David Bourget (Western Ontario)
David Chalmers (ANU, NYU)
Rafael De Clercq
Jack Alan Reynolds
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Phenomenology and the Cognitive Sciences 4 (2):197-207 (2005)
In Book I, Part I, Section VII of the Treatise, Hume sets out to settle, once and for all, the early modern controversy over abstract ideas. In order to do so, he tries to accomplish two tasks: (1) he attempts to defend an exemplar-based theory of general language and thought, and (2) he sets out to refute the rival abstraction-based account. This paper examines the successes and failures of these two projects. I argue that Hume manages to articulate a plausible theory of general ideas; indeed, a version of his account has defenders in contemporary cognitive science. But Hume fails to refute the abstraction-based account, and as a result, the early modern controversy ends in a stalemate, with both sides able to explain how we manage to speak and think in general terms. Although Hume fails to settle the controversy, he nevertheless advances it to a point from which we have yet to progress: the contemporary debate over abstract ideas in cognitive science has stalled on precisely this point.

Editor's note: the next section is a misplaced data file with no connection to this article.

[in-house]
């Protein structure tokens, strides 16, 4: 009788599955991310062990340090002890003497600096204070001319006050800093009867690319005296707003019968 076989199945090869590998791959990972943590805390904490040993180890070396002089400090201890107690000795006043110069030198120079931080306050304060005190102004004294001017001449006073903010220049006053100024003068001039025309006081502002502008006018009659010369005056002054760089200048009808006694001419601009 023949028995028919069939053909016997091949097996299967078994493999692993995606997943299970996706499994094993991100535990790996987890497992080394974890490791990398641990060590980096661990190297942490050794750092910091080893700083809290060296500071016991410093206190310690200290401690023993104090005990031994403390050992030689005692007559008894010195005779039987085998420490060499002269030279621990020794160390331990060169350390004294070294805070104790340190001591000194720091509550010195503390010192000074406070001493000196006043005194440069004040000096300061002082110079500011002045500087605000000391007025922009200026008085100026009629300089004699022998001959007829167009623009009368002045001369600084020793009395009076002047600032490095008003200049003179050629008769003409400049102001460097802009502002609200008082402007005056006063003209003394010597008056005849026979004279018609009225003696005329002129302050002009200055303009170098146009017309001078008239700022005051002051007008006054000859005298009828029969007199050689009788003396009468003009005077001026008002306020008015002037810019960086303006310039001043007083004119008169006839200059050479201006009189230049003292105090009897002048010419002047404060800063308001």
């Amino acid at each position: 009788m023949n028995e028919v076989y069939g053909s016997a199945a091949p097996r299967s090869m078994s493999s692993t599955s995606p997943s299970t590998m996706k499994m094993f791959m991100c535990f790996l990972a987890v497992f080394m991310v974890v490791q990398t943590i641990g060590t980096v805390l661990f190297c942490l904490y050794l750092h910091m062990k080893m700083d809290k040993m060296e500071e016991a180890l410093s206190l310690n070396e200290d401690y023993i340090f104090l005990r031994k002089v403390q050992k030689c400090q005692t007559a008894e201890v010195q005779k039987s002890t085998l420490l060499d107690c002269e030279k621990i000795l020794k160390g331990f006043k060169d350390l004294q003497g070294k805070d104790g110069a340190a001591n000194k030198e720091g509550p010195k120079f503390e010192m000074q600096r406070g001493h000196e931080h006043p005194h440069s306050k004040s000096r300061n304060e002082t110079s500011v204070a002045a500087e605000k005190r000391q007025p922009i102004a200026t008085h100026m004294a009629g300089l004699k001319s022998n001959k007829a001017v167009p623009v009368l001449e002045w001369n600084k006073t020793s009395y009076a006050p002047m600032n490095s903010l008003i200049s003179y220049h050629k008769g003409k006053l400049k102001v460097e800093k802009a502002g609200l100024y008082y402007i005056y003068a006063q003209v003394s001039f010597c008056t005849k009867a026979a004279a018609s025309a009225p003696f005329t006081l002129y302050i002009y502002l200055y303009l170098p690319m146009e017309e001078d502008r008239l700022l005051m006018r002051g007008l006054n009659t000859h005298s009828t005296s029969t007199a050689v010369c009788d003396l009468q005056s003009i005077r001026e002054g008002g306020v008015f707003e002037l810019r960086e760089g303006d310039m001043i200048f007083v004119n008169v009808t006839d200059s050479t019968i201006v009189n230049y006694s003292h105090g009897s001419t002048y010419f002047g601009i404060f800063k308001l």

|Keywords||hume cognitive science abstract ideas|
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References found in this work BETA
Edward E. Smith & L. Douglas (1981). Categories and Concepts. Harvard University Press.
David Hume (1975). Enquiries Concerning Human Understanding and Concerning the Principles of Morals. OUP Oxford.
David Hume (1739/1978). Treatise on Human Nature. Oxford University Press.
Don Garrett (1997). Cognition and Commitment in Hume's Philosophy. Oxford University Press.
Jonathan Francis Bennett (1971). Locke, Berkeley, Hume: Central Themes. Oxford,Clarendon Press.
Citations of this work BETA
Tom Froese (2009). Hume and the Enactive Approach to Mind. Phenomenology and the Cognitive Sciences 8 (1):95-133.
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